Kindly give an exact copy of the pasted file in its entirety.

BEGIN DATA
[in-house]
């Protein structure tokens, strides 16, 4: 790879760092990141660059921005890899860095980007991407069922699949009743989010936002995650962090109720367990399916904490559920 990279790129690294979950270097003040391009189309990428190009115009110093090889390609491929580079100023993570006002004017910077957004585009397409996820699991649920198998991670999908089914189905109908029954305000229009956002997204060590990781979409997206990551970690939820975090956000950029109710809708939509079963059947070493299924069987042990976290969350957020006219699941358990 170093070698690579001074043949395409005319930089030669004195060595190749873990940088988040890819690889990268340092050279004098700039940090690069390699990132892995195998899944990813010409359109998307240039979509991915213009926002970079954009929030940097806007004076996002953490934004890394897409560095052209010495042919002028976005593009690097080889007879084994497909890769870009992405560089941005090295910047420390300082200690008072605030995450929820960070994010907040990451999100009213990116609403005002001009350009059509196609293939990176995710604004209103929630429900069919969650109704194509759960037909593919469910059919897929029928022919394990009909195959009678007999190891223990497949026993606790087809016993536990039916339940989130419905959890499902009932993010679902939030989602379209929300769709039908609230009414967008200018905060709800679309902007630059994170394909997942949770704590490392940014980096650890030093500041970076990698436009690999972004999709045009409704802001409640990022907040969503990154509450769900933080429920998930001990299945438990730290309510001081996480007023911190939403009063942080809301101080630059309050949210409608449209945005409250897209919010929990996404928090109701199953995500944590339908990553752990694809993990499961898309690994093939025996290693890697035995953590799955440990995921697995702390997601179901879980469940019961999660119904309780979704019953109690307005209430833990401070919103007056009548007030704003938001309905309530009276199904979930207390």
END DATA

[in-house]
């Protein structure tokens, strides 16, 4: 790879760092990141660059921005890899860095980007991407069922699949009743989010936002995650962090109720367990399916904490559920 990279790129690294979950270097003040391009189309990428190009115009110093090889390609491929580079100023993570006002004017910077957004585009397409996820699991649920198998991670999908089914189905109908029954305000229009956002997204060590990781979409997206990551970690939820975090956000950029109710809708939509079963059947070493299924069987042990976290969350957020006219699941358990 170093070698690579001074043949395409005319930089030669004195060595190749873990940088988040890819690889990268340092050279004098700039940090690069390699990132892995195998899944990813010409359109998307240039979509991915213009926002970079954009929030940097806007004076996002953490934004890394897409560095052209010495042919002028976005593009690097080889007879084994497909890769870009992405560089941005090295910047420390300082200690008072605030995450929820960070994010907040990451999100009213990116609403005002001009350009059509196609293939990176995710604004209103929630429900069919969650109704194509759960037909593919469910059919897929029928022919394990009909195959009678007999190891223990497949026993606790087809016993536990039916339940989130419905959890499902009932993010679902939030989602379209929300769709039908609230009414967008200018905060709800679309902007630059994170394909997942949770704590490392940014980096650890030093500041970076990698436009690999972004999709045009409704802001409640990022907040969503990154509450769900933080429920998930001990299945438990730290309510001081996480007023911190939403009063942080809301101080630059309050949210409608449209945005409250897209919010929990996404928090109701199953995500944590339908990553752990694809993990499961898309690994093939025996290693890697035995953590799955440990995921697995702390997601179901879980469940019961999660119904309780979704019953109690307005209430833990401070919103007056009548007030704003938001309905309530009276199904979930207390």